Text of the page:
The Vaillancourt Fountain in Justin Herman Plaza gets no respect. The Canadian artist Armand Vaillancourt titled the piece Québec libre! when it was installed in 1971. The City sent out a crew to remove the title from the fountain and did so numerous times after the artist himself repainted it — so much for respecting an artist’s work and artistic intent. Today the piece is universally known as the Vaillancourt Fountain in San Francisco. It also has a poor reputation in part fueled by San Francisco’s legion of self-appointed art critics and hack newspaper columnists. I LOVE the fountain, it’s one of San Francisco’s best works of public art and, of course, looks best when water is gushing through it.
Now, I would never be so disrespectful as to suggest modifying an artist’s finished work, but I would love to see some changes made to the setting for the piece. When the fountain was installed in 1971 it was placed in front of the Embarcadero Freeway and off ramps wrapped behind the fountain. Today the freeway is gone and the space is more open and welcoming.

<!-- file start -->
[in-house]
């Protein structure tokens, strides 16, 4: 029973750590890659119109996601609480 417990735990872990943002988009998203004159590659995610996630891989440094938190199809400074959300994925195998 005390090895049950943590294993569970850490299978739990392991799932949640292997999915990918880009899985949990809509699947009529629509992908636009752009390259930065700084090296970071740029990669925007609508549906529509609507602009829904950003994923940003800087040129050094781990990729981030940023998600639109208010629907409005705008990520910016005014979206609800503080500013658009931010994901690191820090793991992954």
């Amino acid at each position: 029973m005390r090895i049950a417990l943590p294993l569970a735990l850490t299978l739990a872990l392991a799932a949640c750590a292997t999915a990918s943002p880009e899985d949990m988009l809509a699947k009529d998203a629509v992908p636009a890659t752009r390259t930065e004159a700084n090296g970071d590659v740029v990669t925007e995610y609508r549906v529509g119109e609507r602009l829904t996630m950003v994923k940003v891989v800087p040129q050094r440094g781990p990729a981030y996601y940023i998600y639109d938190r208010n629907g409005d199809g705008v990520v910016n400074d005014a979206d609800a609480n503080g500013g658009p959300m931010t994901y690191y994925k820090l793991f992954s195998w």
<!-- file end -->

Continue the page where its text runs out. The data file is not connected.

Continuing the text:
Let’s re-imagine the Vaillancourt Fountain, or to be exact, Justin Herman Plaza. Currently the fountain uses fresh water. Imagine if an underground conduit pumped saltwater from San Francisco Bay into the fountain. Imagine if we remove some of the concrete perimeter. We could create a shore around the fountain filled with tide pools and native marsh plants. The fountain’s basin would even start to fill with native wildlife. Water could flow in and out, and like a natural salt marsh, act as a filter for bay water. Imagine restoring a small piece of Justin Herman Plaza to the state it was back before 1849. When there were tidal flats instead of skyscrapers. We successfully restored Crissy Field now it’s time to bring a bit of nature back to the concrete jungle at the foot of Market Street.